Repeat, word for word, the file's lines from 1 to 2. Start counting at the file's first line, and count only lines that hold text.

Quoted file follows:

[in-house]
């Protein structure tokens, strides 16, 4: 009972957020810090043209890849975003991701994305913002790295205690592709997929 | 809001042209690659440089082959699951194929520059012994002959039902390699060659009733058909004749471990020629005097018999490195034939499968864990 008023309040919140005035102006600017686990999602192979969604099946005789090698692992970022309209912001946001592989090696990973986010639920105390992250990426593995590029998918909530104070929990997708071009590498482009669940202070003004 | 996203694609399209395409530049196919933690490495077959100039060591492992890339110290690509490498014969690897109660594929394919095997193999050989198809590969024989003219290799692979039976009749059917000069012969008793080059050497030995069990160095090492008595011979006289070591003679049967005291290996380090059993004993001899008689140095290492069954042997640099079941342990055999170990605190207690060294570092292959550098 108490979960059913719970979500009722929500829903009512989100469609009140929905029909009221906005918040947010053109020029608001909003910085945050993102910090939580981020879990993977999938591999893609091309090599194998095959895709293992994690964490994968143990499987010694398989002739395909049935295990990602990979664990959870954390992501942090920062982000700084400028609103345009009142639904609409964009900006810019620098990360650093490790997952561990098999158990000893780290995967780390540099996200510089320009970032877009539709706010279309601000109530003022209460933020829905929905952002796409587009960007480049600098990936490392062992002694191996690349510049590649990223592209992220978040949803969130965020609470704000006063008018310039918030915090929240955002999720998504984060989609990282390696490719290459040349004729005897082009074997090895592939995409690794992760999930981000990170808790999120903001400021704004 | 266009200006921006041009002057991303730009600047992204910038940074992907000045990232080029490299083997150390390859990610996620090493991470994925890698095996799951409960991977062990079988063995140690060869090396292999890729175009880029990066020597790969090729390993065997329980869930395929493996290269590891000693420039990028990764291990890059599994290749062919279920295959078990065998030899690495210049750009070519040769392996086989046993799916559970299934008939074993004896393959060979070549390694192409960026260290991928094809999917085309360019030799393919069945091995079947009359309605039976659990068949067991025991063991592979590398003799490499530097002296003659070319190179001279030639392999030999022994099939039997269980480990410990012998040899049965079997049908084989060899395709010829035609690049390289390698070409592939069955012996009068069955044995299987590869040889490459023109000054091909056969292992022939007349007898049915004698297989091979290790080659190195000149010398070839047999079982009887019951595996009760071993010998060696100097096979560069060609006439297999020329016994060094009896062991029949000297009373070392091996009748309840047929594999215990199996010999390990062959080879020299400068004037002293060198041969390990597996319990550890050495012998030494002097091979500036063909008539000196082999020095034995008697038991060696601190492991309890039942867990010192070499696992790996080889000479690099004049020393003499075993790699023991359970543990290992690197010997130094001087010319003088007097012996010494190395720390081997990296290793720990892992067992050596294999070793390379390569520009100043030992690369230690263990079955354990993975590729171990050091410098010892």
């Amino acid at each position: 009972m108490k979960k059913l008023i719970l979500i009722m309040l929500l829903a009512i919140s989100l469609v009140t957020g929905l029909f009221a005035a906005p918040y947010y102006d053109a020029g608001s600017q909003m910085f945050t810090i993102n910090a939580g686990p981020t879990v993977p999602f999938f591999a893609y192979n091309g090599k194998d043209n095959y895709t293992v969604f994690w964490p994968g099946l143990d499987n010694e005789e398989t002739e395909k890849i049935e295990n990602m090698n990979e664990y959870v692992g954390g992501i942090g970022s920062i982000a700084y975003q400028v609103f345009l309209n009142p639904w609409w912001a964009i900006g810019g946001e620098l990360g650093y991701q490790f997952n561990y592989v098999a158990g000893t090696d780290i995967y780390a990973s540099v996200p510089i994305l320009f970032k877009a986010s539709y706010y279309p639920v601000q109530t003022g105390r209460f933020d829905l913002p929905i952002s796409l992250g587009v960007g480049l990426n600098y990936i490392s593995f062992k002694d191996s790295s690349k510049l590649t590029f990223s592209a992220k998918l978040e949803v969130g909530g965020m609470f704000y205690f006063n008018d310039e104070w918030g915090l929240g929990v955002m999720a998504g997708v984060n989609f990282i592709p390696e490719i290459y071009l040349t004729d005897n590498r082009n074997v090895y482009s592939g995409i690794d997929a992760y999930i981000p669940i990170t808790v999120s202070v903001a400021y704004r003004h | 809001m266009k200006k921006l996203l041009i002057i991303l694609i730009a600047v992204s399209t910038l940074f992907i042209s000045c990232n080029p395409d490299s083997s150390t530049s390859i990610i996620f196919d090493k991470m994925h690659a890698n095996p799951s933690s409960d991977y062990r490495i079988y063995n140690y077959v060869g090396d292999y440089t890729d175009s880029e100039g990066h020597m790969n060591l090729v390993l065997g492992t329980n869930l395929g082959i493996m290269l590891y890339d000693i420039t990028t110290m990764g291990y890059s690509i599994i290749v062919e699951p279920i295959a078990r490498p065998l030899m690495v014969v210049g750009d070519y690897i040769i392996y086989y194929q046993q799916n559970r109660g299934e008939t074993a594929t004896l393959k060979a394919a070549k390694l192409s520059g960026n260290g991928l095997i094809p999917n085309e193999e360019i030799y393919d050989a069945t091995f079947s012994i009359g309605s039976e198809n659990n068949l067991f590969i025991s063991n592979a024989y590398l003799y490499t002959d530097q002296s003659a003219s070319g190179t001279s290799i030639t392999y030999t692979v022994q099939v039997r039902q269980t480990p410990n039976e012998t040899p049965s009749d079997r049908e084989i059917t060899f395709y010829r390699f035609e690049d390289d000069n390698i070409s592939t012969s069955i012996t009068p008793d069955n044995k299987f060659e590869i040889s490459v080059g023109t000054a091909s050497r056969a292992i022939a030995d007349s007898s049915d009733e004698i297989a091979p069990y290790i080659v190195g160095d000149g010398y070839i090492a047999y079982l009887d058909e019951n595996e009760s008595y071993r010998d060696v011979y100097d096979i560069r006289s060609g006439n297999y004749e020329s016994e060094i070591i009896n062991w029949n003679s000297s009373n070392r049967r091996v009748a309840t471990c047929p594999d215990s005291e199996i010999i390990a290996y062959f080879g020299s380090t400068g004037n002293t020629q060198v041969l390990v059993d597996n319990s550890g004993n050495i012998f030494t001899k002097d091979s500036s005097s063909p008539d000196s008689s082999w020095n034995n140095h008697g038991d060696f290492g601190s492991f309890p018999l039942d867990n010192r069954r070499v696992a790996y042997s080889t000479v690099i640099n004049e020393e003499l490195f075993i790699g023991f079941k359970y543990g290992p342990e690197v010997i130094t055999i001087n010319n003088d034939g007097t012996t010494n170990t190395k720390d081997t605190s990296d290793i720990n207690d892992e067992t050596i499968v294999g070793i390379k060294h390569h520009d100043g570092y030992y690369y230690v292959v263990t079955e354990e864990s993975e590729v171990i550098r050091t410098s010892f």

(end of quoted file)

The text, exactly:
[in-house]
């Protein structure tokens, strides 16, 4: 009972957020810090043209890849975003991701994305913002790295205690592709997929 | 809001042209690659440089082959699951194929520059012994002959039902390699060659009733058909004749471990020629005097018999490195034939499968864990 008023309040919140005035102006600017686990999602192979969604099946005789090698692992970022309209912001946001592989090696990973986010639920105390992250990426593995590029998918909530104070929990997708071009590498482009669940202070003004 | 996203694609399209395409530049196919933690490495077959100039060591492992890339110290690509490498014969690897109660594929394919095997193999050989198809590969024989003219290799692979039976009749059917000069012969008793080059050497030995069990160095090492008595011979006289070591003679049967005291290996380090059993004993001899008689140095290492069954042997640099079941342990055999170990605190207690060294570092292959550098 108490979960059913719970979500009722929500829903009512989100469609009140929905029909009221906005918040947010053109020029608001909003910085945050993102910090939580981020879990993977999938591999893609091309090599194998095959895709293992994690964490994968143990499987010694398989002739395909049935295990990602990979664990959870954390992501942090920062982000700084400028609103345009009142639904609409964009900006810019620098990360650093490790997952561990098999158990000893780290995967780390540099996200510089320009970032877009539709706010279309601000109530003022209460933020829905929905952002796409587009960007480049600098990936490392062992002694191996690349510049590649990223592209992220978040949803969130965020609470704000006063008018310039918030915090929240955002999720998504984060989609990282390696490719290459040349004729005897082009074997090895592939995409690794992760999930981000990170808790999120903001400021704004 | 266009200006921006041009002057991303730009600047992204910038940074992907000045990232080029490299083997150390390859990610996620090493991470994925890698095996799951409960991977062990079988063995140690060869090396292999890729175009880029990066020597790969090729390993065997329980869930395929493996290269590891000693420039990028990764291990890059599994290749062919279920295959078990065998030899690495210049750009070519040769392996086989046993799916559970299934008939074993004896393959060979070549390694192409960026260290991928094809999917085309360019030799393919069945091995079947009359309605039976659990068949067991025991063991592979590398003799490499530097002296003659070319190179001279030639392999030999022994099939039997269980480990410990012998040899049965079997049908084989060899395709010829035609690049390289390698070409592939069955012996009068069955044995299987590869040889490459023109000054091909056969292992022939007349007898049915004698297989091979290790080659190195000149010398070839047999079982009887019951595996009760071993010998060696100097096979560069060609006439297999020329016994060094009896062991029949000297009373070392091996009748309840047929594999215990199996010999390990062959080879020299400068004037002293060198041969390990597996319990550890050495012998030494002097091979500036063909008539000196082999020095034995008697038991060696601190492991309890039942867990010192070499696992790996080889000479690099004049020393003499075993790699023991359970543990290992690197010997130094001087010319003088007097012996010494190395720390081997990296290793720990892992067992050596294999070793390379390569520009100043030992690369230690263990079955354990993975590729171990050091410098010892």